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Hauter writes: "Ten years ago, President George W. Bush signed the Energy Policy Act of 2005. The giant energy bill included massive giveaways for the fossil fuel, nuclear and ethanol industries and provided only token incentives for renewables and improved energy efficiency."

A gas flare burns at a fracking site in rural Bradford County, Pennsylvania on January 9, 2012. (photo: Les Stone/Reuters)
A gas flare burns at a fracking site in rural Bradford County, Pennsylvania on January 9, 2012. (photo: Les Stone/Reuters)


10 Years Later: Fracking and the Halliburton Loophole

By Wenonah Hauter, EcoWatch

12 August 15

 

his past Saturday, marked a notable 10th anniversary. But it was certainly nothing to celebrate. Ten years ago, President George W. Bush signed the Energy Policy Act of 2005. The giant energy bill included massive giveaways for the fossil fuel, nuclear and ethanol industries and provided only token incentives for renewables and improved energy efficiency. But the most infamous piece of the law was what is now commonly known as the “Halliburton Loophole,” an egregious regulatory exemption that ushered in the disastrous era of widespread oil and gas fracking that currently grips our nation.

Fracking—the extreme oil and gas extraction method that involves blasting millions of gallons of water mixed with toxic chemicals underground at enormous pressures to break apart subterranean rock—has exploded in the last decade. More than 270,000 wells have been fracked in 25 states throughout the nation. More than 10 million Americans live within a mile of a fracking site. This means that 10 million Americans—and truly many more—have been placed directly in harm’s way. Hundreds of peer-reviewed studies have connected fracking to serious human health effects, including cancer, asthma and birth defects.

For this we can thank the Energy Policy Act of 2005, the law that holds the Halliburton Loophole. Named after Dick Cheney and the notorious corporation he led before becoming vice president, the law (championed by Cheney and disgraced Enron founder Kenneth Lay, among others) explicitly exempted fracking operations from key provisions of the Safe Drinking Water Act. These exemptions from one of America’s most fundamental environmental protection laws provided the oil and gas industry the immunity it required to develop a highly polluting process on a grand national scale.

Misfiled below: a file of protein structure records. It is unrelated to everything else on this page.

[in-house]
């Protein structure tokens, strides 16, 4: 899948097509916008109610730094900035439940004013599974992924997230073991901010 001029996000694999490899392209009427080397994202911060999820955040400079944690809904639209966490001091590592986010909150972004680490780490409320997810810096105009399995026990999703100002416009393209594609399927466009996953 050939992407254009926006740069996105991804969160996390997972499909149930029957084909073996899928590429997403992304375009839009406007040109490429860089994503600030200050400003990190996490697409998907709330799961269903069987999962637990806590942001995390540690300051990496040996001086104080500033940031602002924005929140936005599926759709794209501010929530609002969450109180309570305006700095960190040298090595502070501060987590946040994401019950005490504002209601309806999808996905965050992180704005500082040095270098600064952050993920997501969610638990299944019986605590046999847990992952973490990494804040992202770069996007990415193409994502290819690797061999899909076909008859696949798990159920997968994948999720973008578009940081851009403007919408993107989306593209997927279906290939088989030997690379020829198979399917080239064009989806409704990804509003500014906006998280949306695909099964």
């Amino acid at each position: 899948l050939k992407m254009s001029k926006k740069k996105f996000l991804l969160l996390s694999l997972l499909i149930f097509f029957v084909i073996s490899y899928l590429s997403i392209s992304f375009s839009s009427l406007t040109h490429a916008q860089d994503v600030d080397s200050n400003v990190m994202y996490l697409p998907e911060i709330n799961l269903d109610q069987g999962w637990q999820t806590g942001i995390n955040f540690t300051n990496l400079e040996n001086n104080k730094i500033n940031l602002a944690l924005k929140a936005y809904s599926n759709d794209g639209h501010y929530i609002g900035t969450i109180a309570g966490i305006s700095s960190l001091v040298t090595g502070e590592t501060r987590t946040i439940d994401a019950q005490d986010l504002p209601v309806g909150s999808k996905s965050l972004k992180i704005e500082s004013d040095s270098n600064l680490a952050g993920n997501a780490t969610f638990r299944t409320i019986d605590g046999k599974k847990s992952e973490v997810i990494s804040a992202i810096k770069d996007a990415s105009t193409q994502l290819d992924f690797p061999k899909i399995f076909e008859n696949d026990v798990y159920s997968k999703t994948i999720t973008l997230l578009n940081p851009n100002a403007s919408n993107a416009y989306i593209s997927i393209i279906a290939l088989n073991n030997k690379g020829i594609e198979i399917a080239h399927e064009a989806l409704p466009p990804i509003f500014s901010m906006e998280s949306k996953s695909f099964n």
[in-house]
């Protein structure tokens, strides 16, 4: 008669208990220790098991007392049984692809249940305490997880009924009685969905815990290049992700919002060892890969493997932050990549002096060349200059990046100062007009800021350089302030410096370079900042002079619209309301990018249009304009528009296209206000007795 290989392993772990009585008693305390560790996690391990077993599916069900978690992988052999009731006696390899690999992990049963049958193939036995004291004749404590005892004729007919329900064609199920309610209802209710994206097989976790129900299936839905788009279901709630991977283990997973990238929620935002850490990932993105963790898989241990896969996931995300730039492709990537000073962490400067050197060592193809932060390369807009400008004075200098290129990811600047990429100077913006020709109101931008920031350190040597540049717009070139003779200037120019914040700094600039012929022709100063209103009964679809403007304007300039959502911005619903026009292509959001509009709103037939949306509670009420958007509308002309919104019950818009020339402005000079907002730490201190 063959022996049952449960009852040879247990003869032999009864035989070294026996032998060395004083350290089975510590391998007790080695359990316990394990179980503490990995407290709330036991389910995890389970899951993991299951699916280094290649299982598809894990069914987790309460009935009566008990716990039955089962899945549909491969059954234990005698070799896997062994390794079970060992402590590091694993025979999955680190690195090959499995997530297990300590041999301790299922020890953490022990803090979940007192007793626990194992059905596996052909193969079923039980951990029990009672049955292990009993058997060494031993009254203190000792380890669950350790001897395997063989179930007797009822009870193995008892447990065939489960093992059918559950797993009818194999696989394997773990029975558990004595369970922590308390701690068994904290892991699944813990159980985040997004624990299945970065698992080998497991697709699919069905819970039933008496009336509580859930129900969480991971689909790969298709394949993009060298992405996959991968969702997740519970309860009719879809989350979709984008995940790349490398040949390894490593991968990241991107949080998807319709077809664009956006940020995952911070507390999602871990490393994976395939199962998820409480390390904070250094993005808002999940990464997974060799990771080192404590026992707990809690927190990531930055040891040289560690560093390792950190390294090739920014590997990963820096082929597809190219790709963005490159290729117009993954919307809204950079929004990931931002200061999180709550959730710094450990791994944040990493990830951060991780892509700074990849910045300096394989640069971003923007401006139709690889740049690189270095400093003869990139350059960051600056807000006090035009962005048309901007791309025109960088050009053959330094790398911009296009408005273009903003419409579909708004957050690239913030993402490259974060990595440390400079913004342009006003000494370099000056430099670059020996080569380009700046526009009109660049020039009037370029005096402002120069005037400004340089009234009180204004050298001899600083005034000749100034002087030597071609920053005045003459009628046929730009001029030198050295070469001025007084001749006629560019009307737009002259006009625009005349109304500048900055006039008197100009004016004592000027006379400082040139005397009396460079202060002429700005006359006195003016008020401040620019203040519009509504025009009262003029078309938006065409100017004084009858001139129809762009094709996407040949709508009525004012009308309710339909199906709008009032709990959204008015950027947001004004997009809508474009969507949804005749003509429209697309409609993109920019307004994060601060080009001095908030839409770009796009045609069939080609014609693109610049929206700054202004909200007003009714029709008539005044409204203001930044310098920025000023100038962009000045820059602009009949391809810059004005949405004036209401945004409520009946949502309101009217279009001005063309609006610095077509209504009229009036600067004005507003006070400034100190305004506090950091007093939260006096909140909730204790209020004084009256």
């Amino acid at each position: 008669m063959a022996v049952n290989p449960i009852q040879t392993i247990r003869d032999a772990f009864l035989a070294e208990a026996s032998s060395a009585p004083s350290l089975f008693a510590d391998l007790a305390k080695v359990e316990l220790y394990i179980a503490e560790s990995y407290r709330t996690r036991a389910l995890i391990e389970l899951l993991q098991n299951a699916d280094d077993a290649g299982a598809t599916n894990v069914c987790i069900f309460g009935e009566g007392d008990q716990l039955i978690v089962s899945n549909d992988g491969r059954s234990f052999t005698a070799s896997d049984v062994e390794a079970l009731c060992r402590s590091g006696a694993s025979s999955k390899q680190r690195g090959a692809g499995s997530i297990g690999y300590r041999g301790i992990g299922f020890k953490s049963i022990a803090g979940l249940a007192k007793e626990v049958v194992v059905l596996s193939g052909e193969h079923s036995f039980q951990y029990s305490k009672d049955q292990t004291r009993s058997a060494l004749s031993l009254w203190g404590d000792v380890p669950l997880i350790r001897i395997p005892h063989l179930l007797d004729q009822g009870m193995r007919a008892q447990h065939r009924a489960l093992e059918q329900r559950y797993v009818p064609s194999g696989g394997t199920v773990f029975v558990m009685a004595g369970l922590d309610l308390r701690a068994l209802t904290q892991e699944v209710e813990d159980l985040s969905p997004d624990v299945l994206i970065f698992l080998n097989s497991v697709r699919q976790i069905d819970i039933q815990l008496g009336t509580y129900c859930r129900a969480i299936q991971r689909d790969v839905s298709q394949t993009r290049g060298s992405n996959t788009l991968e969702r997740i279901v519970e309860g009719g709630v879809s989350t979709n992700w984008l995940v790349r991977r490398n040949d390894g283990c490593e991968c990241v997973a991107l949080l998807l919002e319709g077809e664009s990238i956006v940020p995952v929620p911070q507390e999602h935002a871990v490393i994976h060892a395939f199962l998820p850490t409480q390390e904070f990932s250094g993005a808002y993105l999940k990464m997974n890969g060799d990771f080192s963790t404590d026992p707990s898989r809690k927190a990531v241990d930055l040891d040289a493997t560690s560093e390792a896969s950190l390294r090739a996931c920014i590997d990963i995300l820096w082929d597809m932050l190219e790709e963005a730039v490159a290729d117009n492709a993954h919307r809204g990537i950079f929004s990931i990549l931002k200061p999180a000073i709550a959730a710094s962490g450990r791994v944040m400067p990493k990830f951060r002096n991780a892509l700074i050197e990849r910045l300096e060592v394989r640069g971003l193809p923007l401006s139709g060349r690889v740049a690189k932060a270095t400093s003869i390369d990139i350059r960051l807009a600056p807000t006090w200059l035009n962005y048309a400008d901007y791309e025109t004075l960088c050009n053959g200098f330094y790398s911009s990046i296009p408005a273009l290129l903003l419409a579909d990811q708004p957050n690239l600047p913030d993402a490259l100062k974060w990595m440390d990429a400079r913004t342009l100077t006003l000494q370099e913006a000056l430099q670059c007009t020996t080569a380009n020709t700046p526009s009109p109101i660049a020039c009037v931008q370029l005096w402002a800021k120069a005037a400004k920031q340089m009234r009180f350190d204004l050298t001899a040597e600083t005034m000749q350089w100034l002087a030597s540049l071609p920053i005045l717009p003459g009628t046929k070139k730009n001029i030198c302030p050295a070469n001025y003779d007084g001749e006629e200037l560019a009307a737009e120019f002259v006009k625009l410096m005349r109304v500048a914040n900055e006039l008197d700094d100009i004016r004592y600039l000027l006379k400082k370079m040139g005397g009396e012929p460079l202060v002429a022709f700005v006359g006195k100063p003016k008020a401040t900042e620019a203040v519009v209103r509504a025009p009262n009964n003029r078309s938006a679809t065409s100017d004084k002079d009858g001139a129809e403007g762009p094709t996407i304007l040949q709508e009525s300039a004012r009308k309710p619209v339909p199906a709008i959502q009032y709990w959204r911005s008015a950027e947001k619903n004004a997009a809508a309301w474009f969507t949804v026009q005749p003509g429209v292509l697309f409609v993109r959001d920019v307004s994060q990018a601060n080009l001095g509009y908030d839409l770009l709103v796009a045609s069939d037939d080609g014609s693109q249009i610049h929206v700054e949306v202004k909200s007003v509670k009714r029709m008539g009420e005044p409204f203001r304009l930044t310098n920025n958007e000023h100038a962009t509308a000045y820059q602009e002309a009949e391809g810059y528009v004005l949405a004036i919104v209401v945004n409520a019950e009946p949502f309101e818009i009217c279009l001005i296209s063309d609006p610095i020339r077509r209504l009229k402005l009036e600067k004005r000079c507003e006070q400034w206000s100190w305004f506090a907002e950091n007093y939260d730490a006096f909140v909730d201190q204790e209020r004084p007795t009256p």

One of the most troubling repercussions is how fracking companies hide the contents of their toxic water and chemical solutions pumped into the ground. Contamination of underground drinking water sources from fracking fluids is a glaring threat to public health and safety. Yet even doctors responding to fracking-related health complaints can’t access data on what particular chemicals their patients may have been exposed to.

But the Halliburton Loophole wasn’t the only fracking enabler in the Energy Policy Act. The act granted the Federal Energy Regulatory Commission (FERC) sweeping new authority to supersede state and local decision-making with regard to the citing of fracked gas pipelines and infrastructure. It also shifted to FERC industry oversight and compliance responsibility for the National Environmental Policy Act of 1969, another key law. This was akin to putting the fox in charge of the hen house.

As it stands, FERC is entirely unaccountable to public will. It is unaccountable to Congress and even the White House. Commissioners are appointed to five-year terms and can do as they please. Until a law reigning in FERC is passed, the commission will continue to act as a rubber-stamp for the fossil fuel industry.